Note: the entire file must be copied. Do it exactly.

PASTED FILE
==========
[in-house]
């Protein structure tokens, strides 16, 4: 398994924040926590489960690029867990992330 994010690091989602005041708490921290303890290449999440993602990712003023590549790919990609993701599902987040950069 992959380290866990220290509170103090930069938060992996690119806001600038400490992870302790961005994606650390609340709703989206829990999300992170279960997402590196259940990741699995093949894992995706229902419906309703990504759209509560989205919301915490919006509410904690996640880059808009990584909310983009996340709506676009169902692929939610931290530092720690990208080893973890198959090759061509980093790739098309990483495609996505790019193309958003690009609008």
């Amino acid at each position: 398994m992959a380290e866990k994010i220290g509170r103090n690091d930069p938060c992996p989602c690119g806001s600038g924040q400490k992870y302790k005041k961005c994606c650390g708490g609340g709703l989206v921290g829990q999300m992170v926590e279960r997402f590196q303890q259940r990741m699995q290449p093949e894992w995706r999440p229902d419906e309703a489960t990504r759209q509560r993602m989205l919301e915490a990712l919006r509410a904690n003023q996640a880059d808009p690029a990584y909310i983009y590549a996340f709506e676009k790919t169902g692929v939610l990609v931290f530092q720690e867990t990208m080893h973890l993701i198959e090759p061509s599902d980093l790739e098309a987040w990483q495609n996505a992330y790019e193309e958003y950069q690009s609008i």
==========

[in-house]
């Protein structure tokens, strides 16, 4: 398994924040926590489960690029867990992330 994010690091989602005041708490921290303890290449999440993602990712003023590549790919990609993701599902987040950069 992959380290866990220290509170103090930069938060992996690119806001600038400490992870302790961005994606650390609340709703989206829990999300992170279960997402590196259940990741699995093949894992995706229902419906309703990504759209509560989205919301915490919006509410904690996640880059808009990584909310983009996340709506676009169902692929939610931290530092720690990208080893973890198959090759061509980093790739098309990483495609996505790019193309958003690009609008």
């Amino acid at each position: 398994m992959a380290e866990k994010i220290g509170r103090n690091d930069p938060c992996p989602c690119g806001s600038g924040q400490k992870y302790k005041k961005c994606c650390g708490g609340g709703l989206v921290g829990q999300m992170v926590e279960r997402f590196q303890q259940r990741m699995q290449p093949e894992w995706r999440p229902d419906e309703a489960t990504r759209q509560r993602m989205l919301e915490a990712l919006r509410a904690n003023q996640a880059d808009p690029a990584y909310i983009y590549a996340f709506e676009k790919t169902g692929v939610l990609v931290f530092q720690e867990t990208m080893h973890l993701i198959e090759p061509s599902d980093l790739e098309a987040w990483q495609n996505a992330y790019e193309e958003y950069q690009s609008i």